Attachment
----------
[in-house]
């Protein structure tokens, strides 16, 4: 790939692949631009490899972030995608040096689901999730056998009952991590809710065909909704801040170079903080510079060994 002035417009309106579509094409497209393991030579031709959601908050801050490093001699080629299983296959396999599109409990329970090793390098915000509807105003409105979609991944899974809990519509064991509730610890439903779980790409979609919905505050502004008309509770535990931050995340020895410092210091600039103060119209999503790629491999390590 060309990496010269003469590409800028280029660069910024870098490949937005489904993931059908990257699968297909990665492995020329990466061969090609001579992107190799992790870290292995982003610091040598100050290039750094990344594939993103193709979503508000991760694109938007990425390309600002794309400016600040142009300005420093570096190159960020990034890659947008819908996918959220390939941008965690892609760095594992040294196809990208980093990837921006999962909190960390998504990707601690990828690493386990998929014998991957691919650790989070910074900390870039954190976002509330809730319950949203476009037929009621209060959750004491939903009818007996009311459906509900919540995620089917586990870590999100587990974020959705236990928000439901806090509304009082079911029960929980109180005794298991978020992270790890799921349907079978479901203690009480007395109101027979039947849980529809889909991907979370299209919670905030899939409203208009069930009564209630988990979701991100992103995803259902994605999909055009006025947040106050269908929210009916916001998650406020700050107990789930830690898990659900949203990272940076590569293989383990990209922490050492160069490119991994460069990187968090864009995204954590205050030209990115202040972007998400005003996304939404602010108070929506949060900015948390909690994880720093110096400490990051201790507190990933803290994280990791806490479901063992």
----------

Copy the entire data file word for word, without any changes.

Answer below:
[in-house]
């Protein structure tokens, strides 16, 4: 790939692949631009490899972030995608040096689901999730056998009952991590809710065909909704801040170079903080510079060994 002035417009309106579509094409497209393991030579031709959601908050801050490093001699080629299983296959396999599109409990329970090793390098915000509807105003409105979609991944899974809990519509064991509730610890439903779980790409979609919905505050502004008309509770535990931050995340020895410092210091600039103060119209999503790629491999390590 060309990496010269003469590409800028280029660069910024870098490949937005489904993931059908990257699968297909990665492995020329990466061969090609001579992107190799992790870290292995982003610091040598100050290039750094990344594939993103193709979503508000991760694109938007990425390309600002794309400016600040142009300005420093570096190159960020990034890659947008819908996918959220390939941008965690892609760095594992040294196809990208980093990837921006999962909190960390998504990707601690990828690493386990998929014998991957691919650790989070910074900390870039954190976002509330809730319950949203476009037929009621209060959750004491939903009818007996009311459906509900919540995620089917586990870590999100587990974020959705236990928000439901806090509304009082079911029960929980109180005794298991978020992270790890799921349907079978479901203690009480007395109101027979039947849980529809889909991907979370299209919670905030899939409203208009069930009564209630988990979701991100992103995803259902994605999909055009006025947040106050269908929210009916916001998650406020700050107990789930830690898990659900949203990272940076590569293989383990990209922490050492160069490119991994460069990187968090864009995204954590205050030209990115202040972007998400005003996304939404602010108070929506949060900015948390909690994880720093110096400490990051201790507190990933803290994280990791806490479901063992």